Posts tagged ‘time travel’


Recently I read a short story, Waterspider, by Philip K. Dick, which was part of a collection, The Minority Report and other classic stories.

The reason I write this piece is that, in past posts, I have threatened to write a piece about science fiction writers and how, through their imaginations, predicted science fact. I’m still going to do it, with Arthur C. Clarke at the top of my list. However, Philip K. Dick beat me to the punch in a fascinating short story, Waterspider.

In Dick’s short story, the present is the future and scientists have sent a mission of volunteer prisoners into space, reducing their mass. The problem is, they don’t know how to restore the ship’s mass and its one-inch tall occupants upon arrival to their destination. Apparently, even in the future, some things never change.

However, the scientists remember a period in the past when people, known as pre-cogs, existed. The debate was whether the first pre-cog was Jonathan Swift or H.G. Wells. I’m surprised Jules Verne was not in the running. These individuals have the ability to predict the technology of the future, and one of them predicted a solution to mass recovery. These pre-cogs, with this ability unknown to them, were science fiction writers. The present-future scientists were able to travel to the past and decide to bring Poul Anderson, who, in a short story solved this problem.

These future scientist journey back in time to a convention of science fiction writers and meet a host of pre-cogs, Ray Bradbury, Isaac Asimov, along with a shy Philip K. Dick.

To say the least, this story blew me away. I encourage you to read it, if you can find it.

May 18, 2015 at 6:05 pm Leave a comment


While riding the train to work, my neighbor would read science fiction. Long retired now, he asked me if I would like science fiction books. I, of course, was more than enthusiastic and bags of books came my way and found a home in my study much to my wife’s displeasure. If you saw my study you would understand her fear for it is overflowing with books read and to be read.
Recently, I began reading these classic works. The authors include the likes of Lester Del Rey, Isaac Asimov, Robert A. Heinlein and Ursula Le Guin to name a few. Most were published in the fifties and sixties costing as little as fifty cents.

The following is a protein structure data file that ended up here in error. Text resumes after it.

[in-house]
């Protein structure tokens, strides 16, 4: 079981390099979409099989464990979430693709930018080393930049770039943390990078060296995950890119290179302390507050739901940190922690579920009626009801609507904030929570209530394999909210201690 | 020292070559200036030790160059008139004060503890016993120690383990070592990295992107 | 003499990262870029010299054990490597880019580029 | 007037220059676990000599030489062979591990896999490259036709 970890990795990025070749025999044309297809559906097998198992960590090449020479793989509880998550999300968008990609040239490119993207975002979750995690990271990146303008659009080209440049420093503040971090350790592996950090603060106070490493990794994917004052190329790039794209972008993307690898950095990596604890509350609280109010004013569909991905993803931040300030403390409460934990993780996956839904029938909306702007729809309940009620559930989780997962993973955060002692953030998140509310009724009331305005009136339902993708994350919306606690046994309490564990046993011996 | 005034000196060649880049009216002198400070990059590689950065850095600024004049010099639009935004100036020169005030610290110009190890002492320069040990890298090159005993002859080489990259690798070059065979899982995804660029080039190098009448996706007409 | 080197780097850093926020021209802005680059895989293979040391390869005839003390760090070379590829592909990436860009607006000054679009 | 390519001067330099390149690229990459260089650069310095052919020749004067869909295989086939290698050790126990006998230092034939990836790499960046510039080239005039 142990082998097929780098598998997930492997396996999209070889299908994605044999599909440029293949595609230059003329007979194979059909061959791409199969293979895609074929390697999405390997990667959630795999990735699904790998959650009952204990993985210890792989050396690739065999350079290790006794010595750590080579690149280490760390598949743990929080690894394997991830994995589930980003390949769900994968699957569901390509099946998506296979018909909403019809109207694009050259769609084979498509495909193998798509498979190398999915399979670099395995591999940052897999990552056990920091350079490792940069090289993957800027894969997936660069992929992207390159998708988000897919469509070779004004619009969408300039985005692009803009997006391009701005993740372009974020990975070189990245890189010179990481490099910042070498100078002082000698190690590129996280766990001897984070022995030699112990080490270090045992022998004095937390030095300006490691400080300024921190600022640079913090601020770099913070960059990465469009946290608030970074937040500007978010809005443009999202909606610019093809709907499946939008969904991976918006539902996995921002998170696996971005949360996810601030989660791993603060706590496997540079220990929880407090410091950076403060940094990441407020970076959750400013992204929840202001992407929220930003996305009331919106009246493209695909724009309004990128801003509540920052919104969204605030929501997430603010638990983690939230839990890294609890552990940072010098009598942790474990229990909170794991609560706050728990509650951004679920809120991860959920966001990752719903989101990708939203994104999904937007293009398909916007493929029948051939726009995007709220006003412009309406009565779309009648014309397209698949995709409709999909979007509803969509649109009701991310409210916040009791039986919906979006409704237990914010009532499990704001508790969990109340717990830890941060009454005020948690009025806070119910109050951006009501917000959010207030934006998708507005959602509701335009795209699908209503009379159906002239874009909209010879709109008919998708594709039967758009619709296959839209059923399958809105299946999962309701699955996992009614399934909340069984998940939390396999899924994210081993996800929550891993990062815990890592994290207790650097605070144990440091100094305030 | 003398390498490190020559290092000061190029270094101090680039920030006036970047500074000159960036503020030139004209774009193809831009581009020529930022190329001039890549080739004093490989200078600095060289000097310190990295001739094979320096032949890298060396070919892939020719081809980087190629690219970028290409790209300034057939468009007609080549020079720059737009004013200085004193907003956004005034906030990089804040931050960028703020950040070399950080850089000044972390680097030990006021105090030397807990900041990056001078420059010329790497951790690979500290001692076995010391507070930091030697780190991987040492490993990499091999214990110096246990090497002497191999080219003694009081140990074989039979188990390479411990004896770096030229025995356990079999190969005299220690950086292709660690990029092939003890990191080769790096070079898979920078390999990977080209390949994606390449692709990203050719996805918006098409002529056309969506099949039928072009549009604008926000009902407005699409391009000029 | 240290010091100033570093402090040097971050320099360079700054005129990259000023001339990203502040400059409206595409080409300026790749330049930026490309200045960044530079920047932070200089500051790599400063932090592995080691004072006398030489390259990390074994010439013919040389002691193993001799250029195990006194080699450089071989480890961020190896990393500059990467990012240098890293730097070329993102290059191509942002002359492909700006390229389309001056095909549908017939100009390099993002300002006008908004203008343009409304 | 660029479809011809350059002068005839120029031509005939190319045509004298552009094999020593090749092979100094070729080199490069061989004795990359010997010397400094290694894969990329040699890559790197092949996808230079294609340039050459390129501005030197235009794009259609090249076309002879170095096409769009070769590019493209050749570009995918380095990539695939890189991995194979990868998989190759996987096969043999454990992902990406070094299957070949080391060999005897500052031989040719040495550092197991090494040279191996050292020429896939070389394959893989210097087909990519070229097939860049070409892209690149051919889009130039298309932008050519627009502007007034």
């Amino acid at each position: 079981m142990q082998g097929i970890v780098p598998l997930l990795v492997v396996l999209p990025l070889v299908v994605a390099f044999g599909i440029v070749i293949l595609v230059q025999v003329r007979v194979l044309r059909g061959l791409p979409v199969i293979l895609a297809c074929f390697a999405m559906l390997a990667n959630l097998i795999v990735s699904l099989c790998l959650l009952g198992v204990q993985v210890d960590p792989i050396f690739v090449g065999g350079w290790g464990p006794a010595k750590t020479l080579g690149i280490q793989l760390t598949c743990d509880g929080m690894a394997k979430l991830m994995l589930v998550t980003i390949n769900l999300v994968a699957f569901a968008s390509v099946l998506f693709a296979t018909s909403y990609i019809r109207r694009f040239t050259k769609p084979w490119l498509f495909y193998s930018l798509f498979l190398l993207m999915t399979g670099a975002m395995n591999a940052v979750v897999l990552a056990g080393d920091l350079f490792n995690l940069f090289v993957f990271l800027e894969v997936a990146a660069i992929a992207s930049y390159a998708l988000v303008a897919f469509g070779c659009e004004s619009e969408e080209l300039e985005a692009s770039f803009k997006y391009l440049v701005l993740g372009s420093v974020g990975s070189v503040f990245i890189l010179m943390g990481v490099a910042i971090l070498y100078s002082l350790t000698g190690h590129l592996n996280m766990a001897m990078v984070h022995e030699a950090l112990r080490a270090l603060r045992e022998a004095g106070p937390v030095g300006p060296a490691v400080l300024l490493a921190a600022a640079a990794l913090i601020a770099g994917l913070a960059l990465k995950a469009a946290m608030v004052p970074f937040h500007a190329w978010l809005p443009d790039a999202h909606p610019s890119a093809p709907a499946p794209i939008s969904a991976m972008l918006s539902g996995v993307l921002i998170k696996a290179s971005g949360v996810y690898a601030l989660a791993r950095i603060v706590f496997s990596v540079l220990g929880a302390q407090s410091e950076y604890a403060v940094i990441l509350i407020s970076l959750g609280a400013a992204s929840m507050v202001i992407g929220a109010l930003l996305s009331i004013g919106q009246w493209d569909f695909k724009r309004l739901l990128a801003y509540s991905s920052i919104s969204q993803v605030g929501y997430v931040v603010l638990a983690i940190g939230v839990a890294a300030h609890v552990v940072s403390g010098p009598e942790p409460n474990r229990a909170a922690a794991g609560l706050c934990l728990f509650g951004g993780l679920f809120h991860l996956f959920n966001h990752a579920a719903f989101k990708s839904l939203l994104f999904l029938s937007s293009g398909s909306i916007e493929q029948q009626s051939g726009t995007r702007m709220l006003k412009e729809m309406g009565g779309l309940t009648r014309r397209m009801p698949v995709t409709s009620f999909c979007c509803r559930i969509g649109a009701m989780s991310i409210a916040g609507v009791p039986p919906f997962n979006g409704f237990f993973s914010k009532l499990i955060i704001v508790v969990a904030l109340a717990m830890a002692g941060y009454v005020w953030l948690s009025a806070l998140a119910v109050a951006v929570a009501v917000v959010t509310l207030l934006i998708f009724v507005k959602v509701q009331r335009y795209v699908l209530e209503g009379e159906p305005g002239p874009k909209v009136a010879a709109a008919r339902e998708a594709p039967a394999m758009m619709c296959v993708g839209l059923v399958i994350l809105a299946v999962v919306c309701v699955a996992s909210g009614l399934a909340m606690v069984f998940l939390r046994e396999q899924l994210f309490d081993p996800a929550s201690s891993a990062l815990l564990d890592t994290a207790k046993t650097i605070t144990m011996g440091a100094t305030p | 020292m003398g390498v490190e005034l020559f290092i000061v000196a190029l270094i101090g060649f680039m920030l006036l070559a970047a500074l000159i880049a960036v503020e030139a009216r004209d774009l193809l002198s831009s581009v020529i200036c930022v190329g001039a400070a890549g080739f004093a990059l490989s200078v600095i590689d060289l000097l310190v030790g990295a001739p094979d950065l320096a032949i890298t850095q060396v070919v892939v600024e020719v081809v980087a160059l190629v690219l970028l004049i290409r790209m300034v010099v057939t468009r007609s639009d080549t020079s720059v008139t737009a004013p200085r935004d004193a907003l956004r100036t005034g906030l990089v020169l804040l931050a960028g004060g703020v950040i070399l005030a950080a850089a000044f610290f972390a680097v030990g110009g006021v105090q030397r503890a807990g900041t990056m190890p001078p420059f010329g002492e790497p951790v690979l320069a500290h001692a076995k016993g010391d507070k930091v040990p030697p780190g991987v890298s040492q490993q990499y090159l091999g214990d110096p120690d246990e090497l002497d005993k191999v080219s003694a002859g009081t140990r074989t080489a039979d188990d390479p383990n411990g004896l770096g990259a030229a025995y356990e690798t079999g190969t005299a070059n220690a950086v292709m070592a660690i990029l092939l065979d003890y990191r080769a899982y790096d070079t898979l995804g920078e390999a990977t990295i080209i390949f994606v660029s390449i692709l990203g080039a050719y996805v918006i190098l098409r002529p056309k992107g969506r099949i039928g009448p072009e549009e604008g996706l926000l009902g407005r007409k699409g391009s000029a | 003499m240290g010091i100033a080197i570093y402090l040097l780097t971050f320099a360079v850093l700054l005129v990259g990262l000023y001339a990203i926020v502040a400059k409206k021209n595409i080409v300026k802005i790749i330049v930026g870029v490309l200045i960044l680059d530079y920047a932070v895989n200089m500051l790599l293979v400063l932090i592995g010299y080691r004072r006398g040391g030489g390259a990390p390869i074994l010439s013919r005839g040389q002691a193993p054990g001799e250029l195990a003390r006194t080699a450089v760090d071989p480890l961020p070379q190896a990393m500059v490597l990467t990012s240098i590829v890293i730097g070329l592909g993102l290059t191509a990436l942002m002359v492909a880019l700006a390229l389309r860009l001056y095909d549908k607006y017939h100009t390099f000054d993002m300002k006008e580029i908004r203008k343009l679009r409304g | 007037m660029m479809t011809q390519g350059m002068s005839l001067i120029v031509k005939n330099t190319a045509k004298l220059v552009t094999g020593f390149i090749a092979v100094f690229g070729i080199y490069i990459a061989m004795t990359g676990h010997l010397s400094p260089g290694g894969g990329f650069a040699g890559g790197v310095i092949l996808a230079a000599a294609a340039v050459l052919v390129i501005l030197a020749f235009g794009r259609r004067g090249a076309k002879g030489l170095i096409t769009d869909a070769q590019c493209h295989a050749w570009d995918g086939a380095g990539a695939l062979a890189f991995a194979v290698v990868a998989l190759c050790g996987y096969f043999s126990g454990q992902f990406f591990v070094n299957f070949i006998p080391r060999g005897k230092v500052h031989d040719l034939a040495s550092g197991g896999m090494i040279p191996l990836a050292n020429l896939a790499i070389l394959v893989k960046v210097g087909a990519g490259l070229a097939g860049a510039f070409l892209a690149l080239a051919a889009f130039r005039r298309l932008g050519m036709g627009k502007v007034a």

The novel I would like to discuss is one I recently finished reading, The Door Into Summer by Robert A. Heinlein. This book was interesting in that it dealt with the future, a future which is already our past.
Heinlein published this novel in 1956 so it was probably written in the early fifties. The setting of the book is 1970 and the main character travels, via suspended animation, to the year 2000, both needing the author’s speculation of what life would be like in those years.
His take of the not too distant future of 1970 is most interesting. There is talk of a nuclear war with the United States being the target, but it is handled as no more than a minor inconvenience. The year of the war isn’t given and neither is the adversary. My thinking is that it could only be Russia who developed their bomb in 1947. Also, in 1970, robots are beginning to take over the mundane tasks in both domestic and commercial settings. When he gets to the year 2000 he finds society completely changed. The story deals with more of the social rather than the technological changes, but there is a scientist dabbling with time travel which plays an important part of the story for it allows travel into the past. However, this can only be accomplished with great risk for the scientist can set the length of time but cannot control whether the subject goes forward or backward in time.
What amazes me is how the author envisions both years, to compare reality to what he predicts. The world today is full of robot used by industry but nothing like the talking androids, human-like creatures, created by the minds of Asimov and Dick. Time will tell.
I enjoy reading ‘dated’ science fiction and see the author’s take on the future and compare it to what has come to pass.

September 23, 2013 at 10:20 pm 1 comment


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